Chizkiah, or Hezekiah, in English, he lived a couple of generations before Jeremiah. Both his father, Achaz, and his son, Menashe, are described by the Bible as being very wicked kings. But Chizkiah himself is described as having been truly wonderful.
Here’s the verse that introduces him: Vayaas hayashar be’einei Hashem kechol asher-asah David aviv. Chezkiah did that which was right in the eyes God, according to all that David, his ancestor, had done. BaHashem Elokei-Yisrael batach, he trusted in God. Veacharav lo-hayah chamohu, after him there was none like him, bechol malchei Yehudah, among all the kings of Judah, vaasher hayu lefanav, nor among any that were before him. Vayidbak baHashem, he held fast to God, lo-sar meacharav, and did not turn away from Him. Vayishmor mitzvotav asher-tzivah Hashem et-Moshe, he kept God’s commandments. Vehayah Hashem imo, and God was with him.
So that’s the verse, that’s the Bible’s own introduction to Chizkiah. But, you know, so great was Chizkiah that the Sages of the Talmud, much later, they actually assert that Chizkiah could have been, should have been, the Messiah himself. Now what this means is something we’re going to explore in this course, but for the meantime, I think it’s safe to say this: The Sages seem to be suggesting that this really could have been “the best of times.”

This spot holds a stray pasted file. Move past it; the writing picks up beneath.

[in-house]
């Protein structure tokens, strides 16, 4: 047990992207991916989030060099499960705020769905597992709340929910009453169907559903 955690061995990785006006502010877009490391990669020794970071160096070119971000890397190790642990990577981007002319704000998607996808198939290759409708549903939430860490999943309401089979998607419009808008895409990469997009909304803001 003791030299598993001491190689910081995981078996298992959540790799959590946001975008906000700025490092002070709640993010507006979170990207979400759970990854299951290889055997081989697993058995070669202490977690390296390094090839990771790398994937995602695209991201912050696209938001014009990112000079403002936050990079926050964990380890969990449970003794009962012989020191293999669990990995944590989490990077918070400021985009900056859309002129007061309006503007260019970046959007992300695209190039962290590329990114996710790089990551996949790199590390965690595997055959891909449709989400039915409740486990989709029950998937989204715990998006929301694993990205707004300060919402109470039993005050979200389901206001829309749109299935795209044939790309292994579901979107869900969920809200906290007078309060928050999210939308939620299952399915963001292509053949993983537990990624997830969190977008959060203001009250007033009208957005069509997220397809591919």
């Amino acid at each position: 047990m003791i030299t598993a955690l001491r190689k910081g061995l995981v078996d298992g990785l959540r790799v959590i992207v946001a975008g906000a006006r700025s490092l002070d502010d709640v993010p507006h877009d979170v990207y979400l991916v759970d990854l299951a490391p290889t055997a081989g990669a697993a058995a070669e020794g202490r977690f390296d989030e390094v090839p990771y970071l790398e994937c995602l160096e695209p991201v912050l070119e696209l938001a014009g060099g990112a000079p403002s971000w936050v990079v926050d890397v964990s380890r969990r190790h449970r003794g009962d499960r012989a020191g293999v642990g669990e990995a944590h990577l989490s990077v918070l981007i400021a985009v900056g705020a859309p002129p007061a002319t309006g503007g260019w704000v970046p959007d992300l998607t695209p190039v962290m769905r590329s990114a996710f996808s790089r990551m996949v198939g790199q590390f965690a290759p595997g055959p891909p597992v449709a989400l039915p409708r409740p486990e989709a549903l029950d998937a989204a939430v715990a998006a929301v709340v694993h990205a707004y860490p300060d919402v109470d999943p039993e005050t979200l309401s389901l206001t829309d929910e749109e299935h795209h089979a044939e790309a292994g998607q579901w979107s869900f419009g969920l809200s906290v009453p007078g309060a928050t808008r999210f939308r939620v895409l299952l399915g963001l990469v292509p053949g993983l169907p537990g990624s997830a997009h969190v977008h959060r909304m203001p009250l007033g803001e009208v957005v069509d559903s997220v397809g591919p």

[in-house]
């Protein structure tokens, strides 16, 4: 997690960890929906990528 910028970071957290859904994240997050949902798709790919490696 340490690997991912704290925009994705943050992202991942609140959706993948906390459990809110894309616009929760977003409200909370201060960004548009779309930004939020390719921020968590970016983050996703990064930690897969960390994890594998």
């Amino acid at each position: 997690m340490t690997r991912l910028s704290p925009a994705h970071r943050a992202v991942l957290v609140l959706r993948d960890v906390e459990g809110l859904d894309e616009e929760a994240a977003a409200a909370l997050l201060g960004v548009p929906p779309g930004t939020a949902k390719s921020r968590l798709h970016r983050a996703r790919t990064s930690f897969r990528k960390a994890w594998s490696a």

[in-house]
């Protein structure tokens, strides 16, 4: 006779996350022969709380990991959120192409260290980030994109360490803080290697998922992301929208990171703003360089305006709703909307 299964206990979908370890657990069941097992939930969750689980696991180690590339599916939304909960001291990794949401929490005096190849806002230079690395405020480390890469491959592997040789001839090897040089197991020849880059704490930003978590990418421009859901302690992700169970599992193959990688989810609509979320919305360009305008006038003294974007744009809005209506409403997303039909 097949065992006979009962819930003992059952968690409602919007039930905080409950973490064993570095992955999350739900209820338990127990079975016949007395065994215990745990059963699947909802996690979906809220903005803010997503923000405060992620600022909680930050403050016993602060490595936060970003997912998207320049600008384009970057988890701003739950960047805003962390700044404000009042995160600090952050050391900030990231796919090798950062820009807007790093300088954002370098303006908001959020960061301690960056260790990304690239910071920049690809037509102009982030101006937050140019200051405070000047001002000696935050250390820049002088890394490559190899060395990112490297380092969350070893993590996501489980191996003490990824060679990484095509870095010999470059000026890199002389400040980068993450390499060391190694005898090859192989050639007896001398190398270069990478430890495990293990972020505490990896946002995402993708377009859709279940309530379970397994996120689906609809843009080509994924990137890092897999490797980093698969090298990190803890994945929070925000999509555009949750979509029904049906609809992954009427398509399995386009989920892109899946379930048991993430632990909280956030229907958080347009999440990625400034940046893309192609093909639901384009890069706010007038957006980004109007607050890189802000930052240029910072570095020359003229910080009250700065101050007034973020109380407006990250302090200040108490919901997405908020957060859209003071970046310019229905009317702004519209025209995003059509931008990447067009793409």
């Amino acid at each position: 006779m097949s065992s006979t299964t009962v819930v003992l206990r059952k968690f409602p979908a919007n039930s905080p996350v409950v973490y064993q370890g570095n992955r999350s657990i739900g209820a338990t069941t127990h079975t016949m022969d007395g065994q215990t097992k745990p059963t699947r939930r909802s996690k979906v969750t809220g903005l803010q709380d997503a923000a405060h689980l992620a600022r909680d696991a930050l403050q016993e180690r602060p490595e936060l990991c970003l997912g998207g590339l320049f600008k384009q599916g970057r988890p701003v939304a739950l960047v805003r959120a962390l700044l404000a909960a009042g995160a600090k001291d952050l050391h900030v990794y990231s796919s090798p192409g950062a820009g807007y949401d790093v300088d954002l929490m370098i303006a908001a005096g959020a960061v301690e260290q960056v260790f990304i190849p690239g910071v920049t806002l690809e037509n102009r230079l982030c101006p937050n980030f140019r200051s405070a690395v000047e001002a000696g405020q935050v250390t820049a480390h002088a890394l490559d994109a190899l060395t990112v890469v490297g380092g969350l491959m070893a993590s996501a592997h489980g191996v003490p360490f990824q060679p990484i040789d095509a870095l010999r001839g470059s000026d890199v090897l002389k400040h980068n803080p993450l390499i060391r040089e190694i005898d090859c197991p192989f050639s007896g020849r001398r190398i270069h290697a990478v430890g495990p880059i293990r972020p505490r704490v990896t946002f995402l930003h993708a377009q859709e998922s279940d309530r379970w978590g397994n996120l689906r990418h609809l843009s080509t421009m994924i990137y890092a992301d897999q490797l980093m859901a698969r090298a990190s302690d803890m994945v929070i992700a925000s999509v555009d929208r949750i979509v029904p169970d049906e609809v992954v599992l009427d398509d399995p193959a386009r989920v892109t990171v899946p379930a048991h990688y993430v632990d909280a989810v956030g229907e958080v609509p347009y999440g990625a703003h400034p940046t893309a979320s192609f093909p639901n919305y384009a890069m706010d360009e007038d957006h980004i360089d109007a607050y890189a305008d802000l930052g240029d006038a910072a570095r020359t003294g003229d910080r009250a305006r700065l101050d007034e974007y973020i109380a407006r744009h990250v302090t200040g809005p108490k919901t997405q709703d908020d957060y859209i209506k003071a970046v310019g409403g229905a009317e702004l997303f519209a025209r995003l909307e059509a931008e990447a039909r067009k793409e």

In Chizkiah’s day, he and Jerusalem faced war against a hardened and superior army – the forces of Sancherev, King of Assyria. At the last moment, Jerusalem was saved; a Divine plague attacked the enemy force, causing Sancherev to retreat back to Assyria and to his capital city, to Nineveh. It’s with respect to that moment that the Talmud says had Chizkiah sang songs of praises to God at that moment, he would have been the Messiah. So whatever that means, they do seem to be saying it was like “the best of times,” but it was also kind of “the worst of times.”
Because, astounding as it may seem,it was an action of Chizkiah, this almost-Messiah, that brought the very first whisper of chorban, the very first prophetic forecast of the destruction of Judah. How could both of those things somehow live together at the same time?
What I want to do with you in the videos that follow is look with you at the life of Chizkiah, focusing in on this one fateful moment at the end of his reign, that tipping point moment. The Book of Kings, the Book of Chronicles, and the Book of Isaiah, all three of these Biblical books, they all recount that moment. And what they tell us about it is astonishing indeed. If we can understand that moment, we’ll understand much about the Destruction of Jerusalem. And, perhaps, much about its opposite, the Messianic era itself. Come with me, and let’s take a look.